Prioritizing Quality & Quantity  | A Quality-first Approach
Blog

March 16, 2020

Prioritizing Quality & Quantity | A Quality-first Approach

Keeping Quality Top-of-Mind When Delivering at Scale

By Joe Sheeran

Over the next few weeks, we’ll be exploring the challenges and solutions involved in upholding quality throughout the global supply chain. In this, our first entry of our “Prioritizing Quality & Quantity” blog series, we take a look at the food and beverage supply chain from a quality perspective.

We’ve all heard the cliché, “quality over quantity.” Emphasizing that quantity cannot come at the expense of quality, this age-old saying is particularly poignant in today’s global reality, where high volumes of products are produced, purchased, and consumed each day. Never is quality more important than in the food supply chain, as millions of ingredients travel from farms into manufacturing environments and then are distributed to stores and customers around the world. At every stage of this process, it is vitally important that scalability does not come at the expense of food freshness and integrity.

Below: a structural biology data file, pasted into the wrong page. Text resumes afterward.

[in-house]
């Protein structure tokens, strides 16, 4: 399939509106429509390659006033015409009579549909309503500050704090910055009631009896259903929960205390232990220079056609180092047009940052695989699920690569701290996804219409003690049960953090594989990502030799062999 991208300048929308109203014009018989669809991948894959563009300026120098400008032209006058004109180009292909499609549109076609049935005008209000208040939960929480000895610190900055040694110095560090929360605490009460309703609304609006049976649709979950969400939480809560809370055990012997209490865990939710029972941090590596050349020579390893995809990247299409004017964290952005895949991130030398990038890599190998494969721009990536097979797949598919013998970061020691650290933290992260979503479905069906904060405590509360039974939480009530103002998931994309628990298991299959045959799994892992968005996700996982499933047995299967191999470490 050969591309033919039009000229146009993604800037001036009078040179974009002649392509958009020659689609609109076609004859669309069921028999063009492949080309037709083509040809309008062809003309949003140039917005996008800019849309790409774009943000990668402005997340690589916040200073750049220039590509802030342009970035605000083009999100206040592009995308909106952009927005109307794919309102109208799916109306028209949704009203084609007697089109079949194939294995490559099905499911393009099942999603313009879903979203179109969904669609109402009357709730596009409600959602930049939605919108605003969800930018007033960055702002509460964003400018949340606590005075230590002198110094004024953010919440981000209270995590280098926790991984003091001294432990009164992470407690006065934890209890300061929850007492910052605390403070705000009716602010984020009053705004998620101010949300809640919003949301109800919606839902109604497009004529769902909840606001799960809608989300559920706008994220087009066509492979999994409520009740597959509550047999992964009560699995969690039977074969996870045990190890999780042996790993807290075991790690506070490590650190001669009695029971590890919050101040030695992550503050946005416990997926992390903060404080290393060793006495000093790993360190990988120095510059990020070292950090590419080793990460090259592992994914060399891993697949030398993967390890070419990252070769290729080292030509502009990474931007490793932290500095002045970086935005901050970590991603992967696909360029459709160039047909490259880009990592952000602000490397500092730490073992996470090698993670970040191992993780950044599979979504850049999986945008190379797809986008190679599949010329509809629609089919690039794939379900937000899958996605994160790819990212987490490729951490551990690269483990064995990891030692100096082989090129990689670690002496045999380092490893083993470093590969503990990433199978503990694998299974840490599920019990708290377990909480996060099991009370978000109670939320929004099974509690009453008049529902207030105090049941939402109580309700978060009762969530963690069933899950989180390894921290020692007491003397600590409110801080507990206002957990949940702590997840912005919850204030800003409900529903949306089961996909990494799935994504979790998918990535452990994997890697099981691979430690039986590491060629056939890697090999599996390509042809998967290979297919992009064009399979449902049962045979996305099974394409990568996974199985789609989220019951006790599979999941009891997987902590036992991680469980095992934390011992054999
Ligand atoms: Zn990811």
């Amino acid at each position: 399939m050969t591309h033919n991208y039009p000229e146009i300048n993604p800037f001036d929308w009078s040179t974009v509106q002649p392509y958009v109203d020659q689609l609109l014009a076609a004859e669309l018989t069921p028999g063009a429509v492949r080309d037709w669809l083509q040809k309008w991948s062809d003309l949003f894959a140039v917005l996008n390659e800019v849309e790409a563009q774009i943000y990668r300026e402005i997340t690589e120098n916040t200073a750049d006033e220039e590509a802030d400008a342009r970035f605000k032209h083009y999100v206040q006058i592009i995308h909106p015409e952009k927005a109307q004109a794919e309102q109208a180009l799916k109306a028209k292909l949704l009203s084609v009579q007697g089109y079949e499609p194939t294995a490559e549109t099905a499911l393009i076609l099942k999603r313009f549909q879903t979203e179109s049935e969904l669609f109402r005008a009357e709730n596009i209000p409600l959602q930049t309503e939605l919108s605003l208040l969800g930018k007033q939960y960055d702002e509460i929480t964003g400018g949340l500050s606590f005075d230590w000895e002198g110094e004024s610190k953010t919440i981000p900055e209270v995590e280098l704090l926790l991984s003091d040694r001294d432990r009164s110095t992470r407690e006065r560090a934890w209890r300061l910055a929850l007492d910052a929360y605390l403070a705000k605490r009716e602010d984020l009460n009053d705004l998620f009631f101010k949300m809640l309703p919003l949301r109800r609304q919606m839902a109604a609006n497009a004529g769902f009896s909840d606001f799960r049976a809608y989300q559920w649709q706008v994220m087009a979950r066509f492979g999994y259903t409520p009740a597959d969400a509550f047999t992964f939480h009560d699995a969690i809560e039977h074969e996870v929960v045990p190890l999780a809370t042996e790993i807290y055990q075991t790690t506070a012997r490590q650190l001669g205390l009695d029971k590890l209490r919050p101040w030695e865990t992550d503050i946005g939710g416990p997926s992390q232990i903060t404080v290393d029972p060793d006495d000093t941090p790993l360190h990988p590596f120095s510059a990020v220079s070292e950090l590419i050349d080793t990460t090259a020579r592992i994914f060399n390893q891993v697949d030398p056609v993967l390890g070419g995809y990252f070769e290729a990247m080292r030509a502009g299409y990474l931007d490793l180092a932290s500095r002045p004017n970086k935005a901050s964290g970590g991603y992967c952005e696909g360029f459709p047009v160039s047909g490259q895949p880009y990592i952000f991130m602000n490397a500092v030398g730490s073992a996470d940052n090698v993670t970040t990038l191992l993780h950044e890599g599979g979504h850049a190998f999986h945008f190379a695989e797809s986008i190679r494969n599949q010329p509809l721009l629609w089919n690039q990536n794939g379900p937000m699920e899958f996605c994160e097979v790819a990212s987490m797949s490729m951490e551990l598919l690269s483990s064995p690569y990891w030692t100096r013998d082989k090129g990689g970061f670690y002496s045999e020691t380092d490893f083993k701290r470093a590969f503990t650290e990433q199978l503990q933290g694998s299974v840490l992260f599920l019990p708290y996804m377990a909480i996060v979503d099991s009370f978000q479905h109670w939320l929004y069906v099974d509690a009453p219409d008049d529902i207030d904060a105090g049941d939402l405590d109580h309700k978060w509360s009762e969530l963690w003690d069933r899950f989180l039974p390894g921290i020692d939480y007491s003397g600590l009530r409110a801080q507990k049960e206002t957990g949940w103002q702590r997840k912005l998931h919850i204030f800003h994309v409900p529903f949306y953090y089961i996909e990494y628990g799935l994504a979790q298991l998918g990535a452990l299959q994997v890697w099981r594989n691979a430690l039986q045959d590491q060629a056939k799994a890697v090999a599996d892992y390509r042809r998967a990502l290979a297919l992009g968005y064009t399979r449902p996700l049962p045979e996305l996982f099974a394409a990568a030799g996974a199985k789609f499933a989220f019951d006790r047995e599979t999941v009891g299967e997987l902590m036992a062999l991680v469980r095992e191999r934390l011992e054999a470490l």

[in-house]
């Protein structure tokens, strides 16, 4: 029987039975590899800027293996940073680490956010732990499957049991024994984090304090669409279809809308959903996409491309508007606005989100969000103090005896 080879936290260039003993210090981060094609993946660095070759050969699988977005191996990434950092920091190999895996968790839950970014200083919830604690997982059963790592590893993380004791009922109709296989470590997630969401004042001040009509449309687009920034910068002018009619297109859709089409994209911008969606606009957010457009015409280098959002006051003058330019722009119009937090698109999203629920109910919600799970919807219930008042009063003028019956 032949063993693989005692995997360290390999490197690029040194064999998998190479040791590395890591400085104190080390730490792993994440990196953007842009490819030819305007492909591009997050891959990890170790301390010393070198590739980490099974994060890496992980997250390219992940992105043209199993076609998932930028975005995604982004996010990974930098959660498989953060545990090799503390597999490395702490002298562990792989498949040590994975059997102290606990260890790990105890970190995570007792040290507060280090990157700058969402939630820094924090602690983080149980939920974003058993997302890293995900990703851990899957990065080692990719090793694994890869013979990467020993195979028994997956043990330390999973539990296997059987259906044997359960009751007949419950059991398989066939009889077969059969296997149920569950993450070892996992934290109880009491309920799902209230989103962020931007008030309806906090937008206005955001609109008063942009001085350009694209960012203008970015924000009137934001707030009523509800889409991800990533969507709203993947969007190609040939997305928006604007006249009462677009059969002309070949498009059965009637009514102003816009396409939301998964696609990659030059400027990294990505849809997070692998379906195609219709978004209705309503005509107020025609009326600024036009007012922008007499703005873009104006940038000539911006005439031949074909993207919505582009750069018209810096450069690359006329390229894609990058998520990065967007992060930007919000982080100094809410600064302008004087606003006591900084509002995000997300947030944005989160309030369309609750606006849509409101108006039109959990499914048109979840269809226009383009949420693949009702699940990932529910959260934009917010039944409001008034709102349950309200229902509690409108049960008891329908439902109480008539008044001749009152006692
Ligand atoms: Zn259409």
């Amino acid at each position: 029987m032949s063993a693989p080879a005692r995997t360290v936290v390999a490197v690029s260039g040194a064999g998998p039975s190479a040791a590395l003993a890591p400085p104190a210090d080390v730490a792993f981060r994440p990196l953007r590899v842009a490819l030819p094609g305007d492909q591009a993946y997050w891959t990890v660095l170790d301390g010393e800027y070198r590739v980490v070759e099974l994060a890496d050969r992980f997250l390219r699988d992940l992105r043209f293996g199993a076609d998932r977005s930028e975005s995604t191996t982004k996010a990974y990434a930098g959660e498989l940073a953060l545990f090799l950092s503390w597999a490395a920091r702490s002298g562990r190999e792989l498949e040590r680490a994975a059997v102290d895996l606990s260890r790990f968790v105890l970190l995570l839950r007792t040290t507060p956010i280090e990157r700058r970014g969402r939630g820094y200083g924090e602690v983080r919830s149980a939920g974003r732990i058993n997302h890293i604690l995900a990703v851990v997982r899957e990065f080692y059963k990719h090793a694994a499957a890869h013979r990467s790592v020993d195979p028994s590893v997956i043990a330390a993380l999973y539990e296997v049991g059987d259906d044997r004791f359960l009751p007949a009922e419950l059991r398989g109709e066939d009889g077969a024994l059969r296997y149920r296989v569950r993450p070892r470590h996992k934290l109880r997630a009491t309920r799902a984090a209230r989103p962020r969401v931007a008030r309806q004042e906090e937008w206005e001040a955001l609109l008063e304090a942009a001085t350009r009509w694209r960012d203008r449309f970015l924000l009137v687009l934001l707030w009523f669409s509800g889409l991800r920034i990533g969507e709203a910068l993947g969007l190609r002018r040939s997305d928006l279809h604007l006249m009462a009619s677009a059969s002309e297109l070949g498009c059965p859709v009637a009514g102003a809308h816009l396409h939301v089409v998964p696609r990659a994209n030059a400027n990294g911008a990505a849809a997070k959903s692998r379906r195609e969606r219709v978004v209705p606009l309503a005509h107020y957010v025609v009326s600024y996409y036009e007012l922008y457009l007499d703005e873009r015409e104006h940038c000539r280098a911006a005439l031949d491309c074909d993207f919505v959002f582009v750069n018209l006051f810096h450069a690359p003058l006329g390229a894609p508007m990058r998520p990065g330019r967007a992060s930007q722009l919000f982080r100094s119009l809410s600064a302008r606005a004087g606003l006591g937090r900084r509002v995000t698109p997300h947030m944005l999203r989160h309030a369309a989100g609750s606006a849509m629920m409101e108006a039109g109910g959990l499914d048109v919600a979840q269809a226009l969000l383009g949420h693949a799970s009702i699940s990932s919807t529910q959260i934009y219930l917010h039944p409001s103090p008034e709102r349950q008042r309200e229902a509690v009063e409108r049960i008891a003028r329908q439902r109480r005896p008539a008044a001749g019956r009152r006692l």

Yet, maintaining quality from field to fork requires complete, granular insight into food genealogy —a tall order for today’s global manufacturing environment. In order to prioritize quality while producing high quantities of food items, manufacturers require a traceability solution that can record every item from where it’s sourced, to where it’s packaged, and sold, storing insight into origin, expiration, condition, and more.